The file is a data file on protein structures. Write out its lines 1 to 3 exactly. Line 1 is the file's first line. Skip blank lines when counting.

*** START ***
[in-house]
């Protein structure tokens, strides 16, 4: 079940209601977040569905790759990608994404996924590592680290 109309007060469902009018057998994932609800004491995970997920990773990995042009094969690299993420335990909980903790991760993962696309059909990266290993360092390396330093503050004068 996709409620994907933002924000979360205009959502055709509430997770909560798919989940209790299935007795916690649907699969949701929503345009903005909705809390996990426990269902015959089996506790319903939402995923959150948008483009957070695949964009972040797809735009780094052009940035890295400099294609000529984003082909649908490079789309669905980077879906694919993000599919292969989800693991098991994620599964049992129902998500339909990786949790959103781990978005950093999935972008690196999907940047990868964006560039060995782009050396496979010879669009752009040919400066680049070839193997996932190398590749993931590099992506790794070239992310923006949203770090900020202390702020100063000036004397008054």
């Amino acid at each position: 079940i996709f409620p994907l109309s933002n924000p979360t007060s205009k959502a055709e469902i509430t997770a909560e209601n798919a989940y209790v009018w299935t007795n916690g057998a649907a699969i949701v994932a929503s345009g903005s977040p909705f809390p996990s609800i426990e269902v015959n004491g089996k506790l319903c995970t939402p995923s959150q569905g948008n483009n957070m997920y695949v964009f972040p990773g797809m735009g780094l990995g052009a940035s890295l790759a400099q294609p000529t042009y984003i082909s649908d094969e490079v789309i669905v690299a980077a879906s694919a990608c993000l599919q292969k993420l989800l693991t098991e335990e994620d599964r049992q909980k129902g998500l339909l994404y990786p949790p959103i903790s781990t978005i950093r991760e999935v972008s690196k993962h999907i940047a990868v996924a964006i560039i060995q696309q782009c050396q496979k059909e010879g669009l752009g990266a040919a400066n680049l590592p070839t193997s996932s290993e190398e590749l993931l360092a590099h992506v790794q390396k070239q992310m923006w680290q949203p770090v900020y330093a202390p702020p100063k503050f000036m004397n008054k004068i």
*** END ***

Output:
[in-house]
């Protein structure tokens, strides 16, 4: 079940209601977040569905790759990608994404996924590592680290 109309007060469902009018057998994932609800004491995970997920990773990995042009094969690299993420335990909980903790991760993962696309059909990266290993360092390396330093503050004068 996709409620994907933002924000979360205009959502055709509430997770909560798919989940209790299935007795916690649907699969949701929503345009903005909705809390996990426990269902015959089996506790319903939402995923959150948008483009957070695949964009972040797809735009780094052009940035890295400099294609000529984003082909649908490079789309669905980077879906694919993000599919292969989800693991098991994620599964049992129902998500339909990786949790959103781990978005950093999935972008690196999907940047990868964006560039060995782009050396496979010879669009752009040919400066680049070839193997996932190398590749993931590099992506790794070239992310923006949203770090900020202390702020100063000036004397008054």
């Amino acid at each position: 079940i996709f409620p994907l109309s933002n924000p979360t007060s205009k959502a055709e469902i509430t997770a909560e209601n798919a989940y209790v009018w299935t007795n916690g057998a649907a699969i949701v994932a929503s345009g903005s977040p909705f809390p996990s609800i426990e269902v015959n004491g089996k506790l319903c995970t939402p995923s959150q569905g948008n483009n957070m997920y695949v964009f972040p990773g797809m735009g780094l990995g052009a940035s890295l790759a400099q294609p000529t042009y984003i082909s649908d094969e490079v789309i669905v690299a980077a879906s694919a990608c993000l599919q292969k993420l989800l693991t098991e335990e994620d599964r049992q909980k129902g998500l339909l994404y990786p949790p959103i903790s781990t978005i950093r991760e999935v972008s690196k993962h999907i940047a990868v996924a964006i560039i060995q696309q782009c050396q496979k059909e010879g669009l752009g990266a040919a400066n680049l590592p070839t193997s996932s290993e190398e590749l993931l360092a590099h992506v790794q390396k070239q992310m923006w680290q949203p770090v900020y330093a202390p702020p100063k503050f000036m004397n008054k004068i």